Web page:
Green Island Lagoon
17 January 2009 | Green Island
Everyone in the fleet was up early today. At's call came on the radio at 4:20. Groggily we all reported in good to go and the weather looked fine. Fine is not a good thing in sailor's parlance because it means no wind except in squalls. That is basically what we had all day. It was a beautiful day, blue sky and fair weather cumulus, but there was little wind.
We made our way out through the easy exit in Queen Carola Harbor before sun up. Angelique discovered a canoe already out fishing. We were the last boat out the pass but ended up in front by Green Island. The trip was uneventful. We didn't even catch any fish, which was surprising.
As we approached Green Island I could see that the chart was pretty far off by the radar. As it turned out the charted position of the island on our Navionics charts was a good nautical mile east of where the island really is by WGS84 datum. Another way to say it, is that the island is a mile west of the charted location. A turn to port was required because our track line approaching the pass from Buka went over land in the real world.
As we approached the island we could see cumulus building over the island. It seemed to focus right on the pass. Of course. We zig zaged our way in to give the rain some time to let up and improve our visibility, but also to get a feel for the pass and the breaks on either side. Like most passes, it is not too bad after you've done it once, as long as you don't go when the current is ripping. It was, of course, our first time.
Hideko was on the bow guiding us in and I was glued to the sounder and watching the water color up ahead. The good news was that the sun had come back out and the water in the pass was crystal clear. The closest tide station was back in Buka but we expected to be in during a long mid day slack with no more than a tenth of a foot change between low-high and high-low tides. There wasn't more than a knot of current as we came through and the visibility was great. I later snorkeled the pass and can report that it is fairly wide and without any obstructions if you stay off of the edges.
The shallowest bit is a 20 foot bar and that comes at the very end, once you're inside, just before reaching deep water (100 feet). Once in the lagoon we called back waypoints for the entrance to the other two boats since our route was useless here (due to the chart offset). We turned to starboard and came in on the lovely beach, just inside the pass, and anchored in a comfortable 40 feet of water with great holding sand.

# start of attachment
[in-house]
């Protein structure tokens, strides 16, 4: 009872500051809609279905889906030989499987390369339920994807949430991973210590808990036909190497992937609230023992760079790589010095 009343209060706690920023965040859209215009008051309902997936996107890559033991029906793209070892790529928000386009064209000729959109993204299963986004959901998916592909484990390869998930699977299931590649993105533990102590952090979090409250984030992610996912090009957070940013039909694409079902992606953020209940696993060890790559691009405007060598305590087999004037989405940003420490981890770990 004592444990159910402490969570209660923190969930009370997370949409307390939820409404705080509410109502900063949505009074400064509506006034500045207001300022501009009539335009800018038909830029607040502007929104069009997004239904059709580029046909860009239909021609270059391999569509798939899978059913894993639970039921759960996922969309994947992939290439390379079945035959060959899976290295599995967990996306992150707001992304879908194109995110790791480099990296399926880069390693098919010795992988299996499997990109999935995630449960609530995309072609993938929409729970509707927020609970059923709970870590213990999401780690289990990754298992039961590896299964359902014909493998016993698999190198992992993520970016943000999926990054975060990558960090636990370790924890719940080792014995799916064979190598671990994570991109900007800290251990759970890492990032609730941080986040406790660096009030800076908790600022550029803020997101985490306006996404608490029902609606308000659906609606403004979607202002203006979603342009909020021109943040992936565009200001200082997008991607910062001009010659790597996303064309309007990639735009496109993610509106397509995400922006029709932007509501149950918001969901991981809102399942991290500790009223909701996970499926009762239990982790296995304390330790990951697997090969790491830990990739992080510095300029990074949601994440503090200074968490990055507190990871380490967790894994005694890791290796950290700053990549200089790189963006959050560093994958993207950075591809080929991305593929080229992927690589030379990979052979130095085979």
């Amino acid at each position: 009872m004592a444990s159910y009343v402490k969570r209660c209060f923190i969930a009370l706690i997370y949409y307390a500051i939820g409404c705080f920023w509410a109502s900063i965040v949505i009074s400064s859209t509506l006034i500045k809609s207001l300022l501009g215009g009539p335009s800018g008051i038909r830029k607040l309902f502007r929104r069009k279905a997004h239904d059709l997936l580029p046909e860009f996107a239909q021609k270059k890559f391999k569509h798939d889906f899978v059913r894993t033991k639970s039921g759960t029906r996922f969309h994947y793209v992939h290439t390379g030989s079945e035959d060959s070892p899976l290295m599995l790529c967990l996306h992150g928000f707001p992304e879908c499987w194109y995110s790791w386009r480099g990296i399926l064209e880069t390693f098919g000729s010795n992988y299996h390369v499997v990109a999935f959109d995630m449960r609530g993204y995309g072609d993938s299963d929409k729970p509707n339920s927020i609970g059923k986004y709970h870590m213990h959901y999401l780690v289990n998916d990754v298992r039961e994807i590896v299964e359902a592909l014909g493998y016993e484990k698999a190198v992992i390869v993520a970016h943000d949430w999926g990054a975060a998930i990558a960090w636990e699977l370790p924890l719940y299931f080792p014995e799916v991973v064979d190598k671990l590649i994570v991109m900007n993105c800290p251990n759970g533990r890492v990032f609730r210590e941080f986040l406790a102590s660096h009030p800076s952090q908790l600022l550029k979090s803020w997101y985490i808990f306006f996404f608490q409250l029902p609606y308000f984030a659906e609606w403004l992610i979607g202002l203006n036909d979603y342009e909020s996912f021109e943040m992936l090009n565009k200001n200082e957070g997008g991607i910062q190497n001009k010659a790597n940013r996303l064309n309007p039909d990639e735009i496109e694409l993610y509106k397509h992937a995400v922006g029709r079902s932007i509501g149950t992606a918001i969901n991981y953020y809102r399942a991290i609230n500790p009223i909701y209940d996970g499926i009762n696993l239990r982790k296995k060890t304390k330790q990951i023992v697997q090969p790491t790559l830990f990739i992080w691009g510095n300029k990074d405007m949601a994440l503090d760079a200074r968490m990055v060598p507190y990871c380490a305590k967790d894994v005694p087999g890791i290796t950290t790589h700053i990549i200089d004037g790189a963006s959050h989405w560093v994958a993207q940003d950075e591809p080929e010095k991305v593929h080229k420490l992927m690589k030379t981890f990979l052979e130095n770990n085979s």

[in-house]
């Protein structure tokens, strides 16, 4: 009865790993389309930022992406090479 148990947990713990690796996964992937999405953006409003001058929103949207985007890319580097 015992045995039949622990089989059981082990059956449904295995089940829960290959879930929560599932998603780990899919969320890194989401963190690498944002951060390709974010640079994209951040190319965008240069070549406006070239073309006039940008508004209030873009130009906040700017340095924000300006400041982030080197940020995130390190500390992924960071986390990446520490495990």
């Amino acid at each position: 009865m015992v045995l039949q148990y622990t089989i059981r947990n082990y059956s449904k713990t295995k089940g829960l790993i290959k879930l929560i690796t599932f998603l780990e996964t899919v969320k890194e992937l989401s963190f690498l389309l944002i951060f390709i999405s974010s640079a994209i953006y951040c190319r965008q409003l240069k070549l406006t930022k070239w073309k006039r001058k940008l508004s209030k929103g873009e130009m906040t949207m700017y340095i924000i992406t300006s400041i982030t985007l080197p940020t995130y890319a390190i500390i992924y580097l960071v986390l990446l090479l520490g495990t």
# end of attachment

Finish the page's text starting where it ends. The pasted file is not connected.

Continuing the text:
This is one of those anchorages where you get mobbed by kids and young adults on canoes when arriving. They all want to look around and see this crazy contraption that you live on. It is tough after a long sail to have not a minute of peace until sunset, but it is the way of things in Melanisia. We did trade for some nice fruits.
I also met a guy named Max who was on the way to go spear fishing. I asked him if I could join him and he said sure. So I kissed Hideko and hopped in his canoe with my spear and mask. I asked him how many folks lived on the atoll and he said 3,000. Wow. That's a lot of people. I asked him if there were still fish in the pass. He said yes.
He told the truth, but the size of the fish was left out of the response. I saw perhaps one Doctor fish and one Hind that were eating size. The only other things big enough to eat were two black tip reef sharks, one white tip and a nurse shark, which I found sleeping under a reef. Max speared four aquarium sized fish and assured me that the pass was better at night with lobster and bigger fish. I believe him but I think the people here just don't realize the pressure that 3,000 folks can put on two passes in such a small lagoon.
The coral are healthy though and the water is beautiful. The water temperature is 88F and the visibility is 100 feet. I didn't get close enough to the two terrified fish I saw that were eating size to even take a shot, but I had a lovely time snorkeling about. It was also fun to be the only white guy in a duggout canoe.
An inter island freighter came through the pass (it comes once a month) while we were out paddling, and all of the PNG guys on deck gave me a funny look. I just kept paddling. They threw some Betel Nuts out into the water on their way by, which the locals swooped up quickly.
Hideko held court back at Swingin' on a Star and ended up with some tasty grapefruit, oranges, coconuts (for drinking), pineapple, some kind of potato, and snake beans. Poor Hideko was very tired when I got back.
Eric ran about on his kayak during the day, but later ended up at Angelique in the engine room. We didn't realize it at the time but they lost all power right in the middle of the pass! No sounder, no plotter, no nothing. They made it in fine of course but were intent on figuring out what had happened. Eric tightened their alternator belt, which seem too loose for comfort, and the charging system seemed to be working much better there after. This would not be a great place to have to get parts for electrical! The fix seems to have them going again.
After a quick chat late in the day we all decided to make for Nugarba tomorrow first thing. It is another atoll 82 miles closer to Kapingamaringi. Kaping is our real destination because we have an aid package to deliver to them ASAP. If we make Nugarba (it is an atoll and there is some question as to how safe a pass entry late in the day will be) we will leave for Kaping the next day. If Nugarba is unsafe to enter (charts are not good and the only guide that mentions it has a one sentence pilot) we will just press on to Kaping. It will be nice to finally get to Kaping and take a few days off.